• I’ve got a lot of appreciation for the work that our documentarian did. He captured loads of material that I believe will help us elevate the way we share our story. Separately, I would’ve liked to have done a better job at introducing our documentarian to the culture of our work and our community. What we are doing and the way we are doing it is really really really specific. There were a couple of moments where the documentarian made choices that were outside the boundaries we have established for ourselves in this project and those might’ve been avoided had I been better at welcoming him into our space. That has me thinking about how we bring anyone into our work - being artists or co-producers, no matter the community they come from.
  • It would’ve been good to spend more time thinking more broadly about the potential future for the piece that DCC, the community and we made together. I was so concerned with making sure that folx in Phillips County saw it that I didn’t think about inviting other presenters/producers in the case that others might be interested in seeing it as well. Although we did get a potential presenter to visit the show and I got several requests to see our promotional material, I didn’t start doing that until 9 days before the show and I believe I could’ve done a lot more to get folx out had I started sooner.

Debrief on Outcomes:

  • Of what we spent, 51% was spent on community ; Total rehearsal hours: 40.5; Total story circles: 3; Total interviews recorded: 18; Met with over 45 individuals over the course of those interviews and story circles; Total flyers passed out: 400 and 11 yard signs! ; Total radio shows: 4 (twice on KFFA, once on Delta Force 3, once on King Biscuit Time)l Total performances: 4. One in Marvell, one in Elaine, two in Helena ; Total audience members: 205 -  65 in Marvell, 35 in Elaine, 60 at the morning show in Helena, and 45 at the afternoon show in Helena, ¼ and ⅓ were returning audience members. ; Total artists commissioned: 12 ; Total Technical staff: 4

Responses to the event:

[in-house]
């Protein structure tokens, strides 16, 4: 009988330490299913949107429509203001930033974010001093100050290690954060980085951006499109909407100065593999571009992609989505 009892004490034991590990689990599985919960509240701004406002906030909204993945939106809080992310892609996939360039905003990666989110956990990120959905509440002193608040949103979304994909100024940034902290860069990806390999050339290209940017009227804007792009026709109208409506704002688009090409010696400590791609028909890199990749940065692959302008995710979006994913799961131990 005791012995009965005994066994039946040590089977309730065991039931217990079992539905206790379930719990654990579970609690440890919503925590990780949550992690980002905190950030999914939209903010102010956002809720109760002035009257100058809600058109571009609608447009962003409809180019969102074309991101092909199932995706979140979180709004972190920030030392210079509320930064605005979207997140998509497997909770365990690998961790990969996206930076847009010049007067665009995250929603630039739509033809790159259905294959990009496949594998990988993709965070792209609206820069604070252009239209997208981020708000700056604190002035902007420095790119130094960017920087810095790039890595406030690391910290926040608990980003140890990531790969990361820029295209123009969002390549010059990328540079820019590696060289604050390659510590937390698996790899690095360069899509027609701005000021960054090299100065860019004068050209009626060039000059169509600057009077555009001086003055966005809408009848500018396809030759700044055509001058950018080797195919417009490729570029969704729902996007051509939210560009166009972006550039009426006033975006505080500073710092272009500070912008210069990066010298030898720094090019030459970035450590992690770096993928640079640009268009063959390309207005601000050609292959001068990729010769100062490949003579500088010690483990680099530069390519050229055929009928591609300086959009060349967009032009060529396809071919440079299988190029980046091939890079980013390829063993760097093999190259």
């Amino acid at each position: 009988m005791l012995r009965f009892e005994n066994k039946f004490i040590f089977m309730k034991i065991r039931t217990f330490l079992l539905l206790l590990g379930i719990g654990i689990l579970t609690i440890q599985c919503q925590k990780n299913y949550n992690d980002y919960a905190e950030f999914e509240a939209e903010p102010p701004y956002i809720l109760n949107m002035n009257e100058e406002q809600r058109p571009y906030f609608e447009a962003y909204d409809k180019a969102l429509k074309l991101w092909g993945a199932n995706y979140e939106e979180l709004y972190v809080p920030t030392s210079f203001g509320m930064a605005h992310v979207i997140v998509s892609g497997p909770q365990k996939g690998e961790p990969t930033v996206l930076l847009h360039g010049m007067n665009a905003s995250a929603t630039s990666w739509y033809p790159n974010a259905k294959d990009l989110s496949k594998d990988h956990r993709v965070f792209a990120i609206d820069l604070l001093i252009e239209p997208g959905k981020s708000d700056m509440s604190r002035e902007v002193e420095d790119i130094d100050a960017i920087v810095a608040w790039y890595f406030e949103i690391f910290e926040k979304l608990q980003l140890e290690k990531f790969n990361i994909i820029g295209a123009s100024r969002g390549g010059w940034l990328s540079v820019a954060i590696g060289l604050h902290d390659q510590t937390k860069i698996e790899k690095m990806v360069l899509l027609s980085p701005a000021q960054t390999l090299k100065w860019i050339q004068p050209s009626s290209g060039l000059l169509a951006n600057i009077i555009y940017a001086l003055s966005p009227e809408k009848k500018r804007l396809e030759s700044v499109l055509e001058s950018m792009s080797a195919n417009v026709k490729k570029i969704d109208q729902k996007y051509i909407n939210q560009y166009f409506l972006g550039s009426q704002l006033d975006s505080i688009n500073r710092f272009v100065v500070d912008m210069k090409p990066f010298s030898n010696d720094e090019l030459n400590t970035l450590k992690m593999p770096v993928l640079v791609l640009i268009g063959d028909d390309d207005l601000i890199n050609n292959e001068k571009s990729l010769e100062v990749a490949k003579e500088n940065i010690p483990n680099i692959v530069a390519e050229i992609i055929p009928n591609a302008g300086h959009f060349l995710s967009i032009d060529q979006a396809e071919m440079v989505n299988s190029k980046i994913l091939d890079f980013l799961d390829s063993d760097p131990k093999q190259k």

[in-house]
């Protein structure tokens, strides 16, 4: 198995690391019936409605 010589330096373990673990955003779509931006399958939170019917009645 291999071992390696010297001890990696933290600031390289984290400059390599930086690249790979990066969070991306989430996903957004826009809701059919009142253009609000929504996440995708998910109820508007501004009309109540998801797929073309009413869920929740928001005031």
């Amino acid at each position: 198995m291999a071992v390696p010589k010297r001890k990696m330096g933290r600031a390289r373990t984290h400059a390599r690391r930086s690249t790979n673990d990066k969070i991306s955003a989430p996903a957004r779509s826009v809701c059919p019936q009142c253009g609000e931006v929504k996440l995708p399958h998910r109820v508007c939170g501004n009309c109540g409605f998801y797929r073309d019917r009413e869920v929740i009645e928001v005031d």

• Carlos: What is exciting is the level of enthusiasm that was articulated to us - of wanting to see more relatable cultural production. The audience was excited to see itself reflected back to them. Placing those musicians in relationship to each other doesn’t always happen in performance and that was a powerful moment. Everyone expressed that they had learned something that they did not know. Credibility went up in the eyes of our partners. People outside of our partner circle know who we are and are proposing ways of collaborating with us.
  • LaPearl: Thank you all so much for the work that you've done in the Phillips County area to help bring awareness to this aspect of our history in as positive a light as possible. The basis of spirituals and blues is the harmonious release and historical account of perils and plight; singing for freedom while passing down the history of trials and tribulations faced.
  • Lisa Allen, Operations Director at the Stax Museum in Memphis: The show was truly a moving experience and I'm so thrilled I made the trip. I can't thank you enough for the invitation.
  • Danny Bell: This project is wonderful, its moving. I consider myself I’ve been to Elaine a thousand times and I never knew that happened. I’m proud to be a part of it.
  • Mike Boone - my expectations was to play music by James Morgan but when we first practiced it in Marvell and saw it all come together, it was bigger than what I thought it was. I mean I’ve just heard Elaine massacre, Elaine race riots but just never knew actually.. its my first time near ida b wells’s name - what she actually did - and so its much more than music, but it is music.
  • Rose Tate - Black 'n da Blues was a great experience for me…I would tell them that it would be so great if they could go and hear the history and the music it would be such a great experience. Our kids don’t know where the blues originated from and they don’t know anything about the Elaine riot, so really we’ve got history all the way around in music and what happened way back in communities…